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For readers of Atul Gawande, Andrew Solomon, and Anne Lamott, a profoundly moving, exquisitely observed memoir by a young neurosurgeon faced with a terminal cancer diagnosis who attempts to answer the question What makes a life worth living?

At the age of thirty-six, on the verge of completing a decade's worth of training as a neurosurgeon, Paul Kalanithi was diagnosed with stage IV lung cancer. One day he was a doctor treating the dying, and the next he was a patient struggling to live. And just like that, the future he and his wife had imagined evaporated. When Breath Becomes Air chronicles Kalanithi's transformation from a naïve medical student "possessed," as he wrote, "by the question of what, given that all organisms die, makes a virtuous and meaningful life" into a neurosurgeon at Stanford working in the brain, the most critical place for human identity, and finally into a patient and new father confronting his own mortality. 

What makes life worth living in the face of death? What do you do when the future, no longer a ladder toward your goals in life, flattens out into a perpetual present? What does it mean to have a child, to nurture a new life as another fades away? These are some of the questions Kalanithi wrestles with in this profoundly moving, exquisitely observed memoir. 

Paul Kalanithi died in March 2015, while working on this book, yet his words live on as a guide and a gift to us all. "I began to realize that coming face to face with my own mortality, in a sense, had changed nothing and everything," he wrote. "Seven words from Samuel Beckett began to repeat in my head: 'I can't go on. I'll go on.'" “When Breath Becomes Air” is an unforgettable, life-affirming reflection on the challenge of facing death and on the relationship between doctor and patient, from a brilliant writer who became both.  (Summary and cover courtesy of


This was a book that reminded me a lot of “The Opposite of Loneliness” where I was overly-aware that my perception of the book was influenced the knowledge that the author was going to die by the end.  That being said, I found this book incredibly poignant and a fantastic reminder of what are the most important things in life.  Thought you can’t live every day like it’s your last (contrary to the saying), the book is a good grounding in what is most important in life.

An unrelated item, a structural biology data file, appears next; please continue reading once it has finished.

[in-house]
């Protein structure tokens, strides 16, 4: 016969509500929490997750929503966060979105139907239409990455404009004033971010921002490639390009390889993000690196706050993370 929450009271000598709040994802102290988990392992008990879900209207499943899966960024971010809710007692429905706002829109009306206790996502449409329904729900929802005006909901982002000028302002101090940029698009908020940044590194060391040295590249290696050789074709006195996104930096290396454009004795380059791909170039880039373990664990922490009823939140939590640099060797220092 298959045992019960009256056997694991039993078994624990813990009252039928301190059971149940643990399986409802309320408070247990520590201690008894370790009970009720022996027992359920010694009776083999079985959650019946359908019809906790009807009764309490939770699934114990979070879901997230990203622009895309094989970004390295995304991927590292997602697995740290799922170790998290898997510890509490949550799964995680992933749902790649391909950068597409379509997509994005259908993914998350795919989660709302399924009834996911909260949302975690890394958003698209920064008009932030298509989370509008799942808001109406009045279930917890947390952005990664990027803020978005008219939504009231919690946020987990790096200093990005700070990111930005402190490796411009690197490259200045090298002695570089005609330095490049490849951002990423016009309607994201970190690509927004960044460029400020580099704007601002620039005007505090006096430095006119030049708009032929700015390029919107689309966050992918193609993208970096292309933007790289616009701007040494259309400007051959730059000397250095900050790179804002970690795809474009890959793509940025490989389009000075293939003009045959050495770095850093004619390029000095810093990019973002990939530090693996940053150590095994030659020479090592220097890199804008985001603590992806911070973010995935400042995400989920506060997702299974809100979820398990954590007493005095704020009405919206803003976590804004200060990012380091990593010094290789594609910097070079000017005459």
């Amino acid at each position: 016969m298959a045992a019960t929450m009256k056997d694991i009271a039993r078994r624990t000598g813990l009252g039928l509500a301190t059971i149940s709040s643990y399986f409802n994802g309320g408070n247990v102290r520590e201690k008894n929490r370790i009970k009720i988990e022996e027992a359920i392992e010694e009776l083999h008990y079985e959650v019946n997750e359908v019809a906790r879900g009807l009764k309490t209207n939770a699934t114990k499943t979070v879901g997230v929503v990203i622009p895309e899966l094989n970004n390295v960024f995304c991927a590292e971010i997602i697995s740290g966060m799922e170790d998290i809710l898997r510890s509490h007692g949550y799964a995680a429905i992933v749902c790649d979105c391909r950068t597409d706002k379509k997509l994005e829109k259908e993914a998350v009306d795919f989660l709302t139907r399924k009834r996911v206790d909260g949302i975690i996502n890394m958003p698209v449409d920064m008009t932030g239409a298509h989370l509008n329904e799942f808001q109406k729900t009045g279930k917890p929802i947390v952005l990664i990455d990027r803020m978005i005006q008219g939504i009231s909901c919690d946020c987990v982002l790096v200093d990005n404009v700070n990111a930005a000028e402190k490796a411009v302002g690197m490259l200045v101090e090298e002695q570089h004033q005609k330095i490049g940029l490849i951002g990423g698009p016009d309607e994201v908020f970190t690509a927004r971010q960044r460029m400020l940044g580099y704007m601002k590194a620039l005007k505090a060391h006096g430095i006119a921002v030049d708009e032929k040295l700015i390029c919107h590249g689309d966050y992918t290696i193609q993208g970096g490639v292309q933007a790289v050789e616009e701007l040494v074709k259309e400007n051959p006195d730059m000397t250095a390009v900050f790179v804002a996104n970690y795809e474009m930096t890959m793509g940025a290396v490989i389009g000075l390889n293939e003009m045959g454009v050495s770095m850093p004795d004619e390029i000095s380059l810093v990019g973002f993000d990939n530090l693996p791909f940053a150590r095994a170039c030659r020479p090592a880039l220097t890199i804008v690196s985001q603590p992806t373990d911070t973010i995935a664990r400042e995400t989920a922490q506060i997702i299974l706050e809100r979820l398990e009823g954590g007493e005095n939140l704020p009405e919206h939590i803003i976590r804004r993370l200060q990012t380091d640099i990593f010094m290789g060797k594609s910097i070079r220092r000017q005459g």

This was a book that I finished in three sit downs because despite my best intentions, it was one I couldn’t put down and I was desperate to know what happened.  While unsettling, it’s also fascinating to hear what other people do when they know that their time is soon to run out.  Though it left me in tears, it’s a book that I wouldn’t hesitate to recommend to anyone looking for a reminder of what’s important in life.

Rating: 4 stars!

Who should read it? Anyone looking for a reminder of what’s important in life!

All the Light We Cannot See

All the Light We Cannot See


From the highly acclaimed, multiple award-winning Anthony Doerr, the beautiful, stunningly ambitious instant “New York Times” bestseller about a blind French girl and a German boy whose paths collide in occupied France as both try to survive the devastation of World War II.

Marie-Laure lives with her father in Paris near the Museum of Natural History, where he works as the master of its thousands of locks. When she is six, Marie-Laure goes blind and her father builds a perfect miniature of their neighborhood so she can memorize it by touch and navigate her way home. When she is twelve, the Nazis occupy Paris and father and daughter flee to the walled citadel of Saint-Malo, where Marie-Laure’s reclusive great-uncle lives in a tall house by the sea. With them they carry what might be the museum’s most valuable and dangerous jewel.

In a mining town in Germany, the orphan Werner grows up with his younger sister, enchanted by a crude radio they find. Werner becomes an expert at building and fixing these crucial new instruments, a talent that wins him a place at a brutal academy for Hitler Youth, then a special assignment to track the resistance. More and more aware of the human cost of his intelligence, Werner travels through the heart of the war and, finally, into Saint-Malo, where his story and Marie-Laure’s converge.  (Summary and cover courtesy of


I really wanted to like this one, but I just couldn’t get into the storyline.  I adored “seeing” things through Marie-Laure’s perspective initially however and I was very interested in how she handled things as far as navigating the city.  Werner also had aspects that I found intriguing and I was curious how they were going to meet up.  The jumping storylines and back and forth in time didn’t work for me and I just found myself frustrated rather than enjoying that style.

I also found that the descriptions of things started to drag on me rather than enhancing the story.  After dragging myself through the “future” a few rounds I gave up around 150 pages.  This may be one that I go back to down the line to give another shot, but in the short term it’s a “did not finish”.

Warning: Contains violence.

Rating: 1 stars!

Who should read it? World War II enthusiasts and folks who want to know what the fuss is about.